The Renaissance Versus the Reformation

Topics: Protestant Reformation, Renaissance, Middle Ages Pages: 5 (1340 words) Published: November 19, 2007
The Renaissance versus the Reformation

"I feel, sometimes, as the Renaissance man must have felt in finding new riches at every point and in the certainty that unexplored areas of knowledge and experience await at every turn"—Polykarp Kusch. Two very critical periods in the history of western civilization involved the eras of the Renaissance and the Reformation. The renaissance evolved mainly in direct result to the medieval times where the people where obedient to authority. The reformation took place right after in the sixteenth century and took the Renaissance a few steps further by trying to reform the Catholic church which had become corrupt and sold indulgences. These two time period each had its own defining ideas which helped to characterize both movements.

When the Renaissance was first becoming to evolve, it was in response to the harsh ideals that were upheld during the medieval times. Of bitter importance in the Renaissance was, "the new spirit of individual self-consciousness that he found in the fourteenth and fifteenth centuries had both felicitous and horrifying consequences. Breathtaking creativity was shadowed by brutal egotism; freedom from corporate bondage evoked the worst as well as the best in Renaissance personalities" (Barnes). The impact of the Renaissance on its people was to start looking at the world in new angles and the electrifying idea of questioning authority. While people were still rooted in religion and afterlife, people were also starting to become focused on the present or the life that they were living now. Some of the ways the people of the Renaissance differed was the fresh focus being placed on subjects like art, science, and literature (Elton). A major question asked was, "Could art really imitate nature?" (Rocca). One especially talented individual that arose from this time frame was Leonardo Da Vinci who painted Mona Lisa and also The Last Supper (Rocca). Art was being turned into perspective, which in turn contribute to the realism that was starting to sprout from the Renaissance (Elton). Also another key characteristic of the Renaissance was humanism and the returned emphasis on classical works. Humanists would look back at these works and explore the "reasoning and empirical evidence" (Elton). Another important concept of the Renaissance was the decline of scholasticism and increased focus on skepticism (Rocco). This ties in again with the idea of questioning authority and really paved the way for individualism in the renaissance period. If something was banned, especially by the church, it would be revisited and explored. This new type of thinking helped open the minds of the people of the Renaissance and made them embrace "a spirituality based on an interior moral conversion rather than on arbitrary divine law…[and] developed an enhanced sense of human dignity and thus advanced beyond their medieval predecessors" (Barnes).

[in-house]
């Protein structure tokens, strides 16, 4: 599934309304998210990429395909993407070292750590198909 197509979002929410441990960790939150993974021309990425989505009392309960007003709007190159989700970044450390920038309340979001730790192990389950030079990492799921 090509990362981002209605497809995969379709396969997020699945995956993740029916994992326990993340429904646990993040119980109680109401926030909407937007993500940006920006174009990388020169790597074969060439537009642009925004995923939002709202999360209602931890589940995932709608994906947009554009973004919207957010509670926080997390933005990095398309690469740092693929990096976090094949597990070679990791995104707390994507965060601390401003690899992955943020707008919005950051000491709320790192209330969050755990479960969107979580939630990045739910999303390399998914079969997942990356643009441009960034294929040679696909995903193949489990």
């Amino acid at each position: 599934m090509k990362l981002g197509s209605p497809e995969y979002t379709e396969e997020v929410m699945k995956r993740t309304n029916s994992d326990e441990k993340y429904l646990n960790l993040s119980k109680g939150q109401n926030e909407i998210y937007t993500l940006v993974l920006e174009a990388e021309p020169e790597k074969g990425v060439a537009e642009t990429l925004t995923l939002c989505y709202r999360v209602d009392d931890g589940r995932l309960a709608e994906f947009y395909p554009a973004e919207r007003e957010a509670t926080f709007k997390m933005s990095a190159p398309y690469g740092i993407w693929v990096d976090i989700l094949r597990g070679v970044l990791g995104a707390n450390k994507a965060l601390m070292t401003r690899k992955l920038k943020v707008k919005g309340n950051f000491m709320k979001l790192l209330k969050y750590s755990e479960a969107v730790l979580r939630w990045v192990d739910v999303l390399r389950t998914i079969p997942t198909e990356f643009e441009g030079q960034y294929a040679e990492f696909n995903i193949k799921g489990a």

When the Reformation took place it was similar to the Renaissance in that they were still questioning authority, except this time they really took it to the church. Some of the first few people to take on this new perspective were people such as John Wycliffe and Jan Hus who were also burned for the beliefs that they upheld (Elton). Also the humanism that had existed previously in the Renaissance was now being transformed into Protestantism and the move to reform the Catholic Church. People were really opening up to the criticisms against the corruptness of the church. One of the previous practices that really irked people of the Reformation was to pray for the dead in Purgatory (Simpson). The one person who really helped to shape the Reformation and make it what it was, was a man named Martin Luther. One of the most remembered forms of action was when Martin Luther nailed his "Ninety-five theses on the Power of Indulgences" to the door of the church (Elton). Many historians, including G.R. Elton,...

Bibliography: Elton, G.R. Renaissance and Reformation. Second Edition. The MacMillan Company, New York. 1963
I used this book mainly to help me understand the basic concepts and principle of the reformation and renaissance
title_of_work_reviewed_in_italics, clarifying_information. History 31.1
(2002): 3-4
May. 2007
I used this source to help me characterize the importance of art in the Renaissance and how its realism actually helped shape modern art
title_of_work_reviewed_in_italics, clarifying_information. Folklore 118.1
(2007): 110-112
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